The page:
Another instance where we found an outright distaste for Justin was from the CEO of Sogou, Xiaochuan Wang. Sogou is a public company and owns the second largest search engine in China. Xiaochuan Wang was a technology guy, and back in 2014, he directly confronted Justin about the technology behind Tron.
Here’s how the conversation kind of went in this snippet in the beginning (the full interview you can watch here in Chinese)
Wang: So what’s your advantage? Not your technology, but you as a person?
Justin: “Well, we are doing really well, when comparing to Bitcoin.”
Wang: “How are you doing really well? I haven’t seen anything, so far its all by your words.”
Justin: “Well, you can search our success on line, for example, we participate in events with the PBOC (Central Bank of China), and these are all public information. We participated in a panel with the PBOC.
Wang: ” But that doesn’t count.”
Justin: “Why doesn’t it count?”
Wang: “Well, it’s like you participated on this talk show with me, does that count as an achievement?”
Justin: “For a new technology like ours, you can’t be too difficult and demanding…”
Wang: [abruptly] “I’m finished with asking all my questions.”
We recommend watching the whole interview if you understand Chinese. In the interview, Justin describes how he was able to participate in various panels with the then head of PBOC Xiaochuan Zhou and central bank leaders, who according to Justin saw the potential of Tron’s technology, which then helped open doors to various conversations with bank executives, whom all became intrigued with this technology.
Justin also alluded to how he was pleasantly surprised about Tron’s reception in America, by the local regulators. He mentioned that given the US regulators are somewhat more strict and have higher standards than China in evaluating these kind of technology, Tron was nonetheless still able to receive favorable recognition from the US regulators.
Mind you, this interview was done in 2014. Regardless of the type of progress Tron’s made, we don’t think it made any notable impact in the US.
Years later, Justin posted on Wechat about his interview with Wang: “I recorded a talk show with Wang Xiaochuan. I will never forget the look from him, taking me for a cheater and liar. He said that I am a cheater and will definitely fail. He said he was shameful that he had to do a talk show recording with me. In the end, we couldn’t even finish the recording. Nevertheless, in less than three years, my company has exceeded the Sogou market cap. In life, people who look down on you will be remembered.”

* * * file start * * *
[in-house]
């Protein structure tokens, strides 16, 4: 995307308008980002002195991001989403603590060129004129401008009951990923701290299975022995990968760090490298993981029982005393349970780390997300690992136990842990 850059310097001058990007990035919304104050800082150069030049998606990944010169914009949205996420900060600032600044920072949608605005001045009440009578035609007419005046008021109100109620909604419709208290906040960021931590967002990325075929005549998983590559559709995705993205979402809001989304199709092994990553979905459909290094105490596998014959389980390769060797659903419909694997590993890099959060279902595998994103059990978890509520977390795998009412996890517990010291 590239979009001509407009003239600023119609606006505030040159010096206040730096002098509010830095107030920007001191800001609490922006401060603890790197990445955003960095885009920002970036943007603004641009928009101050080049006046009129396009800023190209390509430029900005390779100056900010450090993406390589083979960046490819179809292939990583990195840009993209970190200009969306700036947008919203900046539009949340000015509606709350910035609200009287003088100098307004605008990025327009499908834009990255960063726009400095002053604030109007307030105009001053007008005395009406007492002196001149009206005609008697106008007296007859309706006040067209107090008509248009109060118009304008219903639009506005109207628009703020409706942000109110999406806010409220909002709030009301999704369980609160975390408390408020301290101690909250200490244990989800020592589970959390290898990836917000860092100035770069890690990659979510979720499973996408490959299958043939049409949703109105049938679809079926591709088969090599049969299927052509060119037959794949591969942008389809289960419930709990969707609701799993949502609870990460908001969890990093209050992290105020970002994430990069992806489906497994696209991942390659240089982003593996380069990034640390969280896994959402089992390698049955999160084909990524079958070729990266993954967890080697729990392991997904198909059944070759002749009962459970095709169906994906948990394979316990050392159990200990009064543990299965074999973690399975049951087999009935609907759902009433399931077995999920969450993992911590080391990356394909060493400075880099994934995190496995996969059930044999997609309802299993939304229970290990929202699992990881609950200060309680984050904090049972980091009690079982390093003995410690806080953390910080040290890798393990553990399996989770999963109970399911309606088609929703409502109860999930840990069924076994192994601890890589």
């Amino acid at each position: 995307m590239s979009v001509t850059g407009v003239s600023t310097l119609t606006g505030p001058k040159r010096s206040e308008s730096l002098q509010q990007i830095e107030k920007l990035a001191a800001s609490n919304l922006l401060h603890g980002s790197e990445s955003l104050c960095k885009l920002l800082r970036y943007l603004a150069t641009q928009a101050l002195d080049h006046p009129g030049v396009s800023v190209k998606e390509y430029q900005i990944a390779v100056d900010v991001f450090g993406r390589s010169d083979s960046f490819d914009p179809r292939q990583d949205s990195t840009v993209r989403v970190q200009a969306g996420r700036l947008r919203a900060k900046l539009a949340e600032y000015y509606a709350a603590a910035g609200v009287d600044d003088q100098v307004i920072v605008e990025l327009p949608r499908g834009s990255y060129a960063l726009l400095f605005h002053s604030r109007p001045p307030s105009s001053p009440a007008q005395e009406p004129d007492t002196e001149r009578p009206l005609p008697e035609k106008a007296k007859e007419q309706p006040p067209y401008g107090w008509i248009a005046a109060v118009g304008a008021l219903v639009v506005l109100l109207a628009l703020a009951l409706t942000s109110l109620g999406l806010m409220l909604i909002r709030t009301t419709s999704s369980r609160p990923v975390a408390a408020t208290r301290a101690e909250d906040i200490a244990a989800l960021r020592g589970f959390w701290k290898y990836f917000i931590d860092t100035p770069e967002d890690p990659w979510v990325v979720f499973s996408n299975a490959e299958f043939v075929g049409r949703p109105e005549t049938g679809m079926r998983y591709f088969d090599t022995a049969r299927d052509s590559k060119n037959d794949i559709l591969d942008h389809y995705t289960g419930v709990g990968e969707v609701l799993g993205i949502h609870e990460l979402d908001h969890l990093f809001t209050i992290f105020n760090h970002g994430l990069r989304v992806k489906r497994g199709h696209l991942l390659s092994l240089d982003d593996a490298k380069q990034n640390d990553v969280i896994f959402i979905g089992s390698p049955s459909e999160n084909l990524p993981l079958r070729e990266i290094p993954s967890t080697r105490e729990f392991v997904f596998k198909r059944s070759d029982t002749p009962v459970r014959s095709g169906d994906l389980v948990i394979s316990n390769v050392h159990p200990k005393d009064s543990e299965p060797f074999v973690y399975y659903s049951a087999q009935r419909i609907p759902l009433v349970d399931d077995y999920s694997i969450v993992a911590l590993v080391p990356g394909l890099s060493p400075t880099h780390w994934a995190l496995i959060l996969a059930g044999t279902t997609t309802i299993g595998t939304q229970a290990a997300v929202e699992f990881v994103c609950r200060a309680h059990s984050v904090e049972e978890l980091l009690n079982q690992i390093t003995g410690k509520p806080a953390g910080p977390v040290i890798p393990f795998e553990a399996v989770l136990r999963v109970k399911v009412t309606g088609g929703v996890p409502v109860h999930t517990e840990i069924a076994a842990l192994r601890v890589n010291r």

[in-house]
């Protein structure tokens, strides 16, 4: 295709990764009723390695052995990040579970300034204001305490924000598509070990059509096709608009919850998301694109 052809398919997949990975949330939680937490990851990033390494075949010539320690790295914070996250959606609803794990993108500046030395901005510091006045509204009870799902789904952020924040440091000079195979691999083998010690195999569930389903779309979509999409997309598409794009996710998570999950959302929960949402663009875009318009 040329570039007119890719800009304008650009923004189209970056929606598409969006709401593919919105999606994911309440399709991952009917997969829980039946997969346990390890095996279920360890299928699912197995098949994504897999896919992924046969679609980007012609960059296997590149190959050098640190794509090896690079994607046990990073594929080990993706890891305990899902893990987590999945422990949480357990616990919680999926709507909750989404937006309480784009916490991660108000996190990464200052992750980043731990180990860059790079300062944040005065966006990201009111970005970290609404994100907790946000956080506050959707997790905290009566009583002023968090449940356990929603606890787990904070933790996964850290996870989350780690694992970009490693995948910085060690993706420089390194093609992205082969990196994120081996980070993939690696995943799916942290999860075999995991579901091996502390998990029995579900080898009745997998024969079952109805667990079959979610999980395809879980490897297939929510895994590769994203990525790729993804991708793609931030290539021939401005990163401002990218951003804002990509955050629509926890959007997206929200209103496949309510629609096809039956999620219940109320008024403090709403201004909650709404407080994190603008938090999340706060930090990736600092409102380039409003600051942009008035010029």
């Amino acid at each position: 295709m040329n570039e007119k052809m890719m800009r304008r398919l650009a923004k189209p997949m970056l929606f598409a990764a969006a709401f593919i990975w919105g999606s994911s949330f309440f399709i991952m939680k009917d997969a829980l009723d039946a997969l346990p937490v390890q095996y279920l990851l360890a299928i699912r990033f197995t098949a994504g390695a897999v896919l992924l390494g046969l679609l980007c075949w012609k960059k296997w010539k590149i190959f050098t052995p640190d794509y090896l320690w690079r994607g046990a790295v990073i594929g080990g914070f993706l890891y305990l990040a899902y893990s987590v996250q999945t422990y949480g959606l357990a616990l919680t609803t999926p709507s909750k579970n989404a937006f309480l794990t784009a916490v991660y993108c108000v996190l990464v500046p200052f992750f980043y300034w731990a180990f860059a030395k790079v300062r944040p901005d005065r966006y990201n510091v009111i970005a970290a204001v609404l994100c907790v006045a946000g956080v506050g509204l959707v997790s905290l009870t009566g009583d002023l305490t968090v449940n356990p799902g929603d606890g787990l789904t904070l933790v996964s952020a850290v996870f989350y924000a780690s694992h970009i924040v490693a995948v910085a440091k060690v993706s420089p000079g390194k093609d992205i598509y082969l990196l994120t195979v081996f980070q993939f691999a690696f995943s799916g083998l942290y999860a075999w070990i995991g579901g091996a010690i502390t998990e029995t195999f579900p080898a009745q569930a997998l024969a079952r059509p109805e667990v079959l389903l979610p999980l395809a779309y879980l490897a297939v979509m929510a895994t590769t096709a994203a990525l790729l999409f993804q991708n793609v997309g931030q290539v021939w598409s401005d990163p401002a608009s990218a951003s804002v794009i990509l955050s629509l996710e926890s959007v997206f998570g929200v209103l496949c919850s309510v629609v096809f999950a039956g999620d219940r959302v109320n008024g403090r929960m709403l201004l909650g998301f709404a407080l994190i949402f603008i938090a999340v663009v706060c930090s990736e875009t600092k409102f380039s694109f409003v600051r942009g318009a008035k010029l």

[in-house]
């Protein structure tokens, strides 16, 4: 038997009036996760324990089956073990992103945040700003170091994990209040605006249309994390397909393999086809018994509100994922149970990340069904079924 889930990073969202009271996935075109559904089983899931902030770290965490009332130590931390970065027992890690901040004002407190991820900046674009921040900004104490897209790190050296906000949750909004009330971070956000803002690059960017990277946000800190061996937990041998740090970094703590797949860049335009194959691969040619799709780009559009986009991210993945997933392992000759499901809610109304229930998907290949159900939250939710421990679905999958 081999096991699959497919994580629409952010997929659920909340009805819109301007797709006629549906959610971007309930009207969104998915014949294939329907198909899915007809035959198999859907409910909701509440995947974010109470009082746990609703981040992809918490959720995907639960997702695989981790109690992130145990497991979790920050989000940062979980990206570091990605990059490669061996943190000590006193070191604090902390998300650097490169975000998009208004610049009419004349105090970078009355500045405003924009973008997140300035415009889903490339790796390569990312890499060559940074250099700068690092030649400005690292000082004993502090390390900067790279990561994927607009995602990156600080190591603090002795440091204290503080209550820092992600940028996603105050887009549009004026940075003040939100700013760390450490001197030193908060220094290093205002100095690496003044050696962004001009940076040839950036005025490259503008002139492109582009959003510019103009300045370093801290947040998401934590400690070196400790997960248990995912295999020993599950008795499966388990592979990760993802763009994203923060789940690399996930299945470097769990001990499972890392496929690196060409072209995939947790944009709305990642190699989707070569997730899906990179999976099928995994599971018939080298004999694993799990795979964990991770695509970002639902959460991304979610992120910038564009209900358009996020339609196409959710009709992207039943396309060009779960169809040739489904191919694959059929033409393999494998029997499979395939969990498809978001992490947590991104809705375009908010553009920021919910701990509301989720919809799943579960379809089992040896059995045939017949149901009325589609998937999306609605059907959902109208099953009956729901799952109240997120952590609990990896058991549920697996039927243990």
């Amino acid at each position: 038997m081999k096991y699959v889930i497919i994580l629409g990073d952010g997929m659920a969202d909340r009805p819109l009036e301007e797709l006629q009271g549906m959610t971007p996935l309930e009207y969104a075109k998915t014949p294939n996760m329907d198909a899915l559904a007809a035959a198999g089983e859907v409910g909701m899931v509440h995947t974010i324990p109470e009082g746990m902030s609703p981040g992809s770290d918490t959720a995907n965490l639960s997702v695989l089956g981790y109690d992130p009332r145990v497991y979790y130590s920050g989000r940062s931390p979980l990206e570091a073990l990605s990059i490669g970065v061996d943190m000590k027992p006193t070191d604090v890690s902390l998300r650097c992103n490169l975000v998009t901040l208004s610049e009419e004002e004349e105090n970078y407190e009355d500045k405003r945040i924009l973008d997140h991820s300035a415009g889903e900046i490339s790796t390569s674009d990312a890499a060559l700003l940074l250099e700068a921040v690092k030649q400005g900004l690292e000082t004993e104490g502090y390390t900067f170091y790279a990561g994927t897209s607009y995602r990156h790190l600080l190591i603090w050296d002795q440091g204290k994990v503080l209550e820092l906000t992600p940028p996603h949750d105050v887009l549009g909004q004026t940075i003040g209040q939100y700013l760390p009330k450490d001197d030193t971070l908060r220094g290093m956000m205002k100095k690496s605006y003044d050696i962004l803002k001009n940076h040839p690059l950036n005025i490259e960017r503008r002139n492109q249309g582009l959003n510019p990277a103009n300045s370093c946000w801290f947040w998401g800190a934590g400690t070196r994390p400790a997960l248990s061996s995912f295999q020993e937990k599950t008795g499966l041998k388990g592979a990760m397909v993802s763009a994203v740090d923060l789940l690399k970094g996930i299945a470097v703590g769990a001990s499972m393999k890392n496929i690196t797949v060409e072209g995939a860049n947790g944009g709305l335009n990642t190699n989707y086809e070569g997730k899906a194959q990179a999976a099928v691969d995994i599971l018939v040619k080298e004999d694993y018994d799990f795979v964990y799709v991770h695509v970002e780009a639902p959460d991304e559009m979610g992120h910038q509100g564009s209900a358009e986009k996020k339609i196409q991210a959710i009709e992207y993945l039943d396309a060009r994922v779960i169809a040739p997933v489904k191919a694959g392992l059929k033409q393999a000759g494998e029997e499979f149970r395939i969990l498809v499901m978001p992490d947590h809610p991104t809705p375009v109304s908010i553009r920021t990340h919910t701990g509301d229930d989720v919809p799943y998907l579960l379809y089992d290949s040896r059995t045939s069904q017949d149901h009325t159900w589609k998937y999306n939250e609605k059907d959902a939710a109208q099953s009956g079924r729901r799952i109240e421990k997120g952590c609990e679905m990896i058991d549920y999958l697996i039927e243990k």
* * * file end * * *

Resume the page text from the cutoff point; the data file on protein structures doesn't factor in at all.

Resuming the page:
New life in the states?
For someone with so much history and baggage in China, it’s no wonder for Justin to make a newfound identity in the states. And being on a global stage with cryptocurrency and blockchain allows him to do that seamlessly without question.
Fast forward to now, Justin has built Tron, bought BitTorrent and issued BTT, and established himself alongside some of the top executives in Silicon Valley. With his new found wealth, he has even been pulling the celebrity card to gather eyeballs in the states.
At the TRON blockchain summit earlier this year, TRON co-founder and CEO Justin Sun paid basketball player Kobe Bryant to speak.
Additionally, his North American PR game was elevated when he and Binance held a charity event together for ALS patients in the US- celebrities such as stars from “Friends” starring Courteney Cox and Golden Globe winner Renée Zellweger attended.
And that strategy, along with the ongoing Tron token pump, has worked to some extent. At Consensus 2019, GCR has gathered from entrepreneurs that Justin and TRON are approaching multiple top-quality projects, writing many small checks but still on the magnitudes of millions to convince them to build on top of Tron’s blockchain. These founders are wavering, and many have already agreed to build on top of Tron too.
When you have a marketing machine like Justin Sun to pump you and your tokens, what’s there to lose?
PR (Public Relations) Forever
At the end of 2014, in order to improve his appearance, Justin got laser eye surgery. In order to maintain his body shape, aside from events, Justin would force himself to eat only salads.
Justin’s particularly favors PR – when he was starting out Tron, meeting major business media and looking for forum speech opportunities was his top priority.
One Chinese investor described him as “a successful entrepreneur actor”- “For example, if one originally had something worth 100 points, but then he carefully packaged into something worth 1000 points.
As long as the 1000-points bubble does not pop, then one can find the equivalent of the 1000 points of capital and industry status in the market.
And when the bubble gets big enough, and enough money is made, then he can go to the market to buy a real company, then he has completed this capital game.”
When asked about hyping himself all the time, Justin responds: this must be done to ensure the company can survive: “We are a start up. We have to rely on the boss madly do PR in order to attract investors to pay attention, or else how do we fight with the big companies? If you have not progressed for 3 months, you will be killed. PR is the pulse of the business.”
Another criticism came from technology folks in China. For their evaluation of Tron, they answered unanimously that they cannot judge Tron, as they could not see the actual product.
Justin’s response is: “We can’t be too harsh on ourselves. Google didn’t do anything for six or seven years, we have less than two years, what do these people want?